HB 15, by Rep. Wendell Willard (R-Sandy Springs), passed by Committee Substitute with a vote of 168-5. This legislation addresses requirements for the filing of certain pleadings to be filed electronically in superior and state courts. At O.C.G.A. § 15-6-11(b), it states that on and after January 1, 2018, pleadings and other documents related thereto filed by an attorney to initiate a civil action or in a civil case in a superior court are required to be filed via electronic means through the court's "electronic filing service provider." There are some exceptions as to when electronic filing will not apply (e.g., a pauper's affidavit, pleadings or documents filed under seal, or presented to the court in camera or ex parte, or pleadings or documents in which access is otherwise restricted by law or court order; documents made physically by an attorney or his or her designee at the courthouse under certain conditions; made in a court located in an area that the Governor has declared to be in a state of emergency). In (c), it permits the superior court by court rule or standing order that the superior court shall not require but may allow for the filing of pleadings in civil actions by individuals who are not attorneys and any other document related thereto and for the acceptance of payments and remittances by electronic means. Fees are addressed for such filings – transaction fees for electronically filed pleadings or documents in a civil action and the electronic service of pleadings are not to exceed $7.00 per transaction – regardless of the numbers of parties served – and a convenience fee for credit card and bank drafting services is not to exceed 3.5 percent plus $.30 per transaction. "Per transaction" is defined as a single upload to a court's electronic filing service provider for filing: a pleading or document within an individual case or multiple pleadings or documents within an individual case as long as they are filed concurrently. There are also other changes, including a revision at O.C.G.A. § 9-11-5(f)(4) so as to clarify that when an attorney files a pleading in a case via an electronic filing service provider, then he or she is deemed to have consented to be served electronically with future pleadings for such case unless he or she files a rescission of consent.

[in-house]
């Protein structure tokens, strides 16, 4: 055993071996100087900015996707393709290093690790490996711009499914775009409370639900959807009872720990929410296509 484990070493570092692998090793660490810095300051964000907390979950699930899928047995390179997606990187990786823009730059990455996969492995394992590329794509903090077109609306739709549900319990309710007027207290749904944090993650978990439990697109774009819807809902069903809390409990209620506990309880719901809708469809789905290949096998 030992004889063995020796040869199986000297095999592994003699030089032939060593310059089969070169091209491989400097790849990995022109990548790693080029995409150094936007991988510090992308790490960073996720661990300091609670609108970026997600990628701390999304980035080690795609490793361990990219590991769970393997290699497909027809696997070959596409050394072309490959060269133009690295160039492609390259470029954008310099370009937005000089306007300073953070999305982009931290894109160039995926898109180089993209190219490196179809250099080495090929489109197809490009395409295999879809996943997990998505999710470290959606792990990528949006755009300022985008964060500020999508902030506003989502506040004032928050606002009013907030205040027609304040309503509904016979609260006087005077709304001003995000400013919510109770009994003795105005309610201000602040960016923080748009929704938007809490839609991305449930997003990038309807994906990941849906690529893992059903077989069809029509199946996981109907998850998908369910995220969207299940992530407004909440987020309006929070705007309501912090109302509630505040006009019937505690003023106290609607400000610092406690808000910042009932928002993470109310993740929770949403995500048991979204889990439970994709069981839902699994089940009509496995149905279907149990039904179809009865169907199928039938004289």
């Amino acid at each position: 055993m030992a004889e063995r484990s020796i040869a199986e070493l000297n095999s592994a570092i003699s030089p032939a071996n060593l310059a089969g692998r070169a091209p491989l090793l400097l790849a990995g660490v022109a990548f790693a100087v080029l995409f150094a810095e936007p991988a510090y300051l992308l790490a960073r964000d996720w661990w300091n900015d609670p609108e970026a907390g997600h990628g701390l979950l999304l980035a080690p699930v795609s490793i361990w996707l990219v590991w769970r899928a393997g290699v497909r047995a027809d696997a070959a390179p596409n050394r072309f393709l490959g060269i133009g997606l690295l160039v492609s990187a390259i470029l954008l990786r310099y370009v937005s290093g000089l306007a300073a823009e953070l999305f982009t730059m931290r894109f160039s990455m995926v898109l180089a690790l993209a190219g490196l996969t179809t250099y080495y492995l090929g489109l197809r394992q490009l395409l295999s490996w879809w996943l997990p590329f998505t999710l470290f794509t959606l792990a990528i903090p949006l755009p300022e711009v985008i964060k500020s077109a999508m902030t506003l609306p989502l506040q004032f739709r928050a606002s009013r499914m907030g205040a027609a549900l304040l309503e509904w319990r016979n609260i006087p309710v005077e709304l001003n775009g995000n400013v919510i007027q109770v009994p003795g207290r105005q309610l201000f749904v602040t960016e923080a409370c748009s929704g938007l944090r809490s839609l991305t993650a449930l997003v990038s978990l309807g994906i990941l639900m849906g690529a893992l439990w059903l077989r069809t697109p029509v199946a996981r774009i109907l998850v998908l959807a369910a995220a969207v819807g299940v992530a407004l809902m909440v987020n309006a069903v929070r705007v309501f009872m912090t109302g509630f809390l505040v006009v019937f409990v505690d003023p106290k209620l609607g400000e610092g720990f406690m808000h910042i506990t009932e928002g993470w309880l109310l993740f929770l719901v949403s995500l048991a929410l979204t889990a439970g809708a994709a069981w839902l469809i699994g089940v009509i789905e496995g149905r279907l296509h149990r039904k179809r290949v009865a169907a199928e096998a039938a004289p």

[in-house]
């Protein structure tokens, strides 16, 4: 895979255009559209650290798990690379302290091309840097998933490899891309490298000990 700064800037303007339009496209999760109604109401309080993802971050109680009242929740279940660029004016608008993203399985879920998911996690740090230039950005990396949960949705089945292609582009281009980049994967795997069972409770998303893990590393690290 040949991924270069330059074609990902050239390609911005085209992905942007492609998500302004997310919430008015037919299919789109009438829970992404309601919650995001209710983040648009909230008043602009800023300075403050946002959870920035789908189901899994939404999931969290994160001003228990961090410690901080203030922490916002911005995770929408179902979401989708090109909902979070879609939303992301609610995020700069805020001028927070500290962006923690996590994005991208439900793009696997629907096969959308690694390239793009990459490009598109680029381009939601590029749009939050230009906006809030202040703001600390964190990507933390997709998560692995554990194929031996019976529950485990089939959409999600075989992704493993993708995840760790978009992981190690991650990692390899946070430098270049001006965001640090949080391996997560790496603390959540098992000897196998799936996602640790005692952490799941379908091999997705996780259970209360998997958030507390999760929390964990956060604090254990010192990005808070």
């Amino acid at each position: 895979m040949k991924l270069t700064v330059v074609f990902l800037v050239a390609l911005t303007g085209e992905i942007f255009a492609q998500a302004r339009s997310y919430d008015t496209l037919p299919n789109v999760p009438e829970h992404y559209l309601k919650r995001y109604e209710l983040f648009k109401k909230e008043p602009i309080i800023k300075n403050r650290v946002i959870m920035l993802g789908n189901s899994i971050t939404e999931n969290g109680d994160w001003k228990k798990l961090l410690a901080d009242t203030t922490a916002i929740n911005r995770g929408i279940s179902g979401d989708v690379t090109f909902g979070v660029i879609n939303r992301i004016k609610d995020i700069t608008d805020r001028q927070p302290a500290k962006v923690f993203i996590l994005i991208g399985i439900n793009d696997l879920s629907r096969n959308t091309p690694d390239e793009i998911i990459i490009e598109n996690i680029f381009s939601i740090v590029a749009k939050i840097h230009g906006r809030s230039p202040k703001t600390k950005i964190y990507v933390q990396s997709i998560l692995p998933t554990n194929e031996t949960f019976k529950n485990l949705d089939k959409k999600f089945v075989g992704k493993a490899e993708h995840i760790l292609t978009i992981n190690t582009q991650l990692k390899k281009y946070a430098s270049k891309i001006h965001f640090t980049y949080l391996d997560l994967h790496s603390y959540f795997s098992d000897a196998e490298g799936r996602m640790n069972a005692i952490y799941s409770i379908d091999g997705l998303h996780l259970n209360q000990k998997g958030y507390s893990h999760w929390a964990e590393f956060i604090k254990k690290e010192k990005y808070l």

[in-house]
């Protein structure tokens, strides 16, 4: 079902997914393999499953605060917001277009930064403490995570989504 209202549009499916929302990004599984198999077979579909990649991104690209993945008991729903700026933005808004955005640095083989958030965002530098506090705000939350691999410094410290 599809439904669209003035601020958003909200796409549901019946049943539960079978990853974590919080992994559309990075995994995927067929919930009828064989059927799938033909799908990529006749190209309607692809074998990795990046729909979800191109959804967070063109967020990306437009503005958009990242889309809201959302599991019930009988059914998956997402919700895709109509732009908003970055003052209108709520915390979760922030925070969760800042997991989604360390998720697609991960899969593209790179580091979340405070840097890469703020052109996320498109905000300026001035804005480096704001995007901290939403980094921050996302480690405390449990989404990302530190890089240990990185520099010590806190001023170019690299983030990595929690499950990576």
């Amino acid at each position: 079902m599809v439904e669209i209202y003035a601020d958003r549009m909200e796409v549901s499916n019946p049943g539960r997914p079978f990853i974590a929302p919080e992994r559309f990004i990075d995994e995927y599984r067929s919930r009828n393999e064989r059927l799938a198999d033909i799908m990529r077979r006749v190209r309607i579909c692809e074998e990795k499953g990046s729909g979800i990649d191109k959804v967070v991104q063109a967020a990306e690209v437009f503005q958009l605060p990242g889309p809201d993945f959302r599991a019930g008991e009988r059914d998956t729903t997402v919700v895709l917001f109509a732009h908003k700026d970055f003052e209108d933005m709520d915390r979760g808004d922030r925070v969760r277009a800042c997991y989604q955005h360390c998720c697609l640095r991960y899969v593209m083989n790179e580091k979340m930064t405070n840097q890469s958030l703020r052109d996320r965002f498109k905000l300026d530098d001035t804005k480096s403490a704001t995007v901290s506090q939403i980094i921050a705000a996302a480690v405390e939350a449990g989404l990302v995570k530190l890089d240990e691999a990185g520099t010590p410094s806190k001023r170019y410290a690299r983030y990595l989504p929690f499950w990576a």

HB 249, by Rep. Kevin Tanner (R-Dawsonville), passed by Committee Substitute and a Floor Amendment with a vote of 167-1. This legislation has been part of the bills offered this year to address Georgia's growing epidemic with the use of opioids. In part the legislation moves the responsibilities of the State's prescription drug monitoring program (PDMP) from the Georgia Drugs and Narcotics Agency to the Department of Public Health and gives that Department the authority for ongoing maintenance and development of the electronic database of prescription drug information. At O.C.G.A. § 16-13-57(c), it requires that each prescriber enroll to become a user of the PDMP as soon as possible but not later than January 1, 2018 – it does require that prescribers who obtain their DEA registration number after that date are allowed 30 days to enroll after they obtain such credentials. If a prescriber violates this, they will be held administratively accountable to the State's regulatory board governing that prescriber. It also requires that the Department of Public Health randomly test the PDMP between January 1, 2018 and May 31, 2018 to see if it is accessible and operational 99.5 percent of the time – if so, then the Department, between June 1, 2018 and June 20, 2018, is to certify in writing to each board which governs the prescribers that it is operational – the boards are then to publish such information on each of their websites. At O.C.G.A. 16-13-60(c)(5), it addresses the ability for the prescriber or dispenser to have "delegates" (these are other licensed individuals under Chapters 11, 30, 34, or 35 of Title 43; registered under Title 26; or licensed under Chapter 26 of Title 43) for the purpose of retrieving and reviewing information on the PDMP in order to provide medical or pharmaceutical care to a specific patient or to inform the prescriber or dispenser of a patient's potential use, misuse, abuse, or underutilization of a prescribed medication. The delegates are limited to two per shift who are employed or contracted by the healthcare facility in which the prescriber is practicing as long as the medical director has authorized the particular individuals for such access. In a hospital, providing emergency services, each prescriber may designate two individuals per shift who are employed or contracted by such hospital as long as the medical director of such hospital has authorized the particular individuals for such access. In O.C.G.A. § 16-13-63(a), it outlines that on and after July 1, 2018, when a prescriber is prescribing a controlled substance (outlined in O.C.G.A. § 16-13-26(1) or (2) or benzodiazepines, including only diazepam, alprazolam, or lorazepam, then he or she is to seek and review information from the PDMP unless the (1) prescription is for no more than a three-day supply of such substance and no more than 26 pills; (2) patient is in a hospital or healthcare facility, including but not limited to a nursing home, an intermediate care home, a personal care home, or a hospice program, which provides patient care and prescriptions to be administered and used by a patient on the premises of the facility; (3) patient has had outpatient surgery at a hospital or ambulatory surgery center and the prescription is for no more than a ten-day supply of such substance and no more than 40 pills; (4) patient is an outpatient hospice program; or (5) patient is receiving treatment for cancer. Prescribers are to make a notation in the patient's medical record stating the date and time upon which an inquiry to the PDMP is made, identifying the name of the person who made the search and the review.